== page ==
12. Keep smiling - positive attitude increases your longevity. Better still, have a belly laughter as often as possible, as much as possible. If possible, stay away from those grouchy and unhappy people.

13. Skin care - use sun protection. In Florida, skin cancers are so common from the effects of unprotected ultraviolet rays. Cleanse the skin thoroughly during showers, etc.

To be continued in the next issue.

Cardiologist Dr. M. P. Ravindra Nathan, director of Hernando Heart Clinic in Brooksville, lives in Brooksville.


FITNESS COLUMN


TRY ABDOMEN EXERCISES TO FIGHT EXCESS BELLY FAT
By ACHUT MASHRUWALA

We all struggle with excess belly fat. That is the hardest fat area to tone up. However, routine abdomen exercise makes it easy to accomplish the flat belly goal as well.

I would like to introduce you to five exercises that you can do at gym or at home with and without equipments that produce terrific results toward making your abdomen muscles stronger and tighter.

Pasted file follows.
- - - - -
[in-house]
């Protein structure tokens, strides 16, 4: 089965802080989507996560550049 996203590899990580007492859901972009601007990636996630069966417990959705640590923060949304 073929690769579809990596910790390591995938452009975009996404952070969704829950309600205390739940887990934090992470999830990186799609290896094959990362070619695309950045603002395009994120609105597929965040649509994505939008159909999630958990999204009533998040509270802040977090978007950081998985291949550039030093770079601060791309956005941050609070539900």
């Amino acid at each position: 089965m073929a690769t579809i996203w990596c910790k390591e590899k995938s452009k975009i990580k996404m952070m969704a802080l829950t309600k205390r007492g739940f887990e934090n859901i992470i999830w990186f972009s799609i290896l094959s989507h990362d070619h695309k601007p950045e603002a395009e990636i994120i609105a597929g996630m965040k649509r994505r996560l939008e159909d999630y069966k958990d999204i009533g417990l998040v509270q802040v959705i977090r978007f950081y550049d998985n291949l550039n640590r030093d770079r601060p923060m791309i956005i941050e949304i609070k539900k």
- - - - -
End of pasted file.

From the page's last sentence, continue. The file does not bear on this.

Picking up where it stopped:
The Bicycle exercise is the best move to target the rectus abdominis (i.e., the six pack) and the obliques (the waist), according to a study done by the American Council on Exercise.

How do we perform this exercise?

Lie face up on the floor and lace your fingers behind your head.

Bring the knees towards the chest and lift the shoulder blades off the ground without pulling on the neck. Straighten the left leg out while simultaneously turning the upper body to the right, bringing the left elbow toward the right knee.

Switch sides, bringing the right elbow toward the left knee.

Continue alternating sides in a pedaling motion for 12-16 reps.

The captain's chair leg raise is an effective move for the rectus abdominis as well as the oblique. You can do a variety of exercises on the captain's chair, which is a rack with padded arms that allows your legs to hang free and can be found in most health clubs and gyms. Be sure to keep the knees bent. This helps you focus more on the abdominals and less on the hip flexors.